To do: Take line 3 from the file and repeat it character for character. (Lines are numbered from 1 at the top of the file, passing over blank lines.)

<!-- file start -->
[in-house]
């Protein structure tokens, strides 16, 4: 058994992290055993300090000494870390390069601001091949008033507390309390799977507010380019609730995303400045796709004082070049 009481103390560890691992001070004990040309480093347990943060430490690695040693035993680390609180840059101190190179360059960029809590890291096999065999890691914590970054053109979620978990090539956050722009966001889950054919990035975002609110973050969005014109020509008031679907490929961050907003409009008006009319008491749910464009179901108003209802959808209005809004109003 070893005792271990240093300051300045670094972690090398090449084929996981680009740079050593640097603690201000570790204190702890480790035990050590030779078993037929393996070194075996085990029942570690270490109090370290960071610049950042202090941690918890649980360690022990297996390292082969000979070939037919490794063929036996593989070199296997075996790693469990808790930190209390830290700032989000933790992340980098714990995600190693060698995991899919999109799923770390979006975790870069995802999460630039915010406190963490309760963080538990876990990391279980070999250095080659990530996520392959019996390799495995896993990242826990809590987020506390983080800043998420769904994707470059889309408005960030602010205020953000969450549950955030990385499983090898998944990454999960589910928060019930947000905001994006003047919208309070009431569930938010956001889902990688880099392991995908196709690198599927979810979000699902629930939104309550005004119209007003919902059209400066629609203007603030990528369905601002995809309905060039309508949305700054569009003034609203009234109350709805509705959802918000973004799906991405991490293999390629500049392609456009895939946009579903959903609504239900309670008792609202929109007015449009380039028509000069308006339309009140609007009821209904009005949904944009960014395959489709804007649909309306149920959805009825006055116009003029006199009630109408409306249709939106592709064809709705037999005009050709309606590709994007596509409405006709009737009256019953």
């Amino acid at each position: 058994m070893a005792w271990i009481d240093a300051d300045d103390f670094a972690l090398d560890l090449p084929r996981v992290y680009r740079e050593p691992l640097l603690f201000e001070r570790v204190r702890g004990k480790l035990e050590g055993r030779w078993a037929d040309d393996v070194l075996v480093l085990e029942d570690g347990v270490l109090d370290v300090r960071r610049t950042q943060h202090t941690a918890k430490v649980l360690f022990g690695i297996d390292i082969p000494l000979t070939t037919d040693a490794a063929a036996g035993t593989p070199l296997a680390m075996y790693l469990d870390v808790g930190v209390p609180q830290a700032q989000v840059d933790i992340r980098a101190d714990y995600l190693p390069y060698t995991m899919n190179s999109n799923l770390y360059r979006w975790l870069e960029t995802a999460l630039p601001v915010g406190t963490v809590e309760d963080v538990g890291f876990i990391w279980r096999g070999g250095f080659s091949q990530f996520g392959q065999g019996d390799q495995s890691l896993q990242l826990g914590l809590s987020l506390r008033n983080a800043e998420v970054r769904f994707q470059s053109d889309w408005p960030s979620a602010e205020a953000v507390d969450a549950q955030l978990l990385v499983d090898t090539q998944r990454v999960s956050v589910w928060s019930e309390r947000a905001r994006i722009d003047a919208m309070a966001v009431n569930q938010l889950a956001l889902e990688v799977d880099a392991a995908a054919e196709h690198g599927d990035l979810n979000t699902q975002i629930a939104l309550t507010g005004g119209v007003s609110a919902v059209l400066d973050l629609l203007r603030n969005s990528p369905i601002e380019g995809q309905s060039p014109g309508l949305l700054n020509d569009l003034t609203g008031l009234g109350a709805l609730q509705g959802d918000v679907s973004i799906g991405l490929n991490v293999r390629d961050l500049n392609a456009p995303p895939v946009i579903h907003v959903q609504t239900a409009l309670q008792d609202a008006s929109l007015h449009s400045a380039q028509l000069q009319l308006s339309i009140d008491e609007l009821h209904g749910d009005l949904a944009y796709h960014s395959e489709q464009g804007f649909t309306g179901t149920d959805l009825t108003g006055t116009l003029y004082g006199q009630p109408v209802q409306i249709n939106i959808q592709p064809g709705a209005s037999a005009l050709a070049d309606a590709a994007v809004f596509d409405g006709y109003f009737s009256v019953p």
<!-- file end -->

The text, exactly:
């Amino acid at each position: 058994m070893a005792w271990i009481d240093a300051d300045d103390f670094a972690l090398d560890l090449p084929r996981v992290y680009r740079e050593p691992l640097l603690f201000e001070r570790v204190r702890g004990k480790l035990e050590g055993r030779w078993a037929d040309d393996v070194l075996v480093l085990e029942d570690g347990v270490l109090d370290v300090r960071r610049t950042q943060h202090t941690a918890k430490v649980l360690f022990g690695i297996d390292i082969p000494l000979t070939t037919d040693a490794a063929a036996g035993t593989p070199l296997a680390m075996y790693l469990d870390v808790g930190v209390p609180q830290a700032q989000v840059d933790i992340r980098a101190d714990y995600l190693p390069y060698t995991m899919n190179s999109n799923l770390y360059r979006w975790l870069e960029t995802a999460l630039p601001v915010g406190t963490v809590e309760d963080v538990g890291f876990i990391w279980r096999g070999g250095f080659s091949q990530f996520g392959q065999g019996d390799q495995s890691l896993q990242l826990g914590l809590s987020l506390r008033n983080a800043e998420v970054r769904f994707q470059s053109d889309w408005p960030s979620a602010e205020a953000v507390d969450a549950q955030l978990l990385v499983d090898t090539q998944r990454v999960s956050v589910w928060s019930e309390r947000a905001r994006i722009d003047a919208m309070a966001v009431n569930q938010l889950a956001l889902e990688v799977d880099a392991a995908a054919e196709h690198g599927d990035l979810n979000t699902q975002i629930a939104l309550t507010g005004g119209v007003s609110a919902v059209l400066d973050l629609l203007r603030n969005s990528p369905i601002e380019g995809q309905s060039p014109g309508l949305l700054n020509d569009l003034t609203g008031l009234g109350a709805l609730q509705g959802d918000v679907s973004i799906g991405l490929n991490v293999r390629d961050l500049n392609a456009p995303p895939v946009i579903h907003v959903q609504t239900a409009l309670q008792d609202a008006s929109l007015h449009s400045a380039q028509l000069q009319l308006s339309i009140d008491e609007l009821h209904g749910d009005l949904a944009y796709h960014s395959e489709q464009g804007f649909t309306g179901t149920d959805l009825t108003g006055t116009l003029y004082g006199q009630p109408v209802q409306i249709n939106i959808q592709p064809g709705a209005s037999a005009l050709a070049d309606a590709a994007v809004f596509d409405g006709y109003f009737s009256v019953p």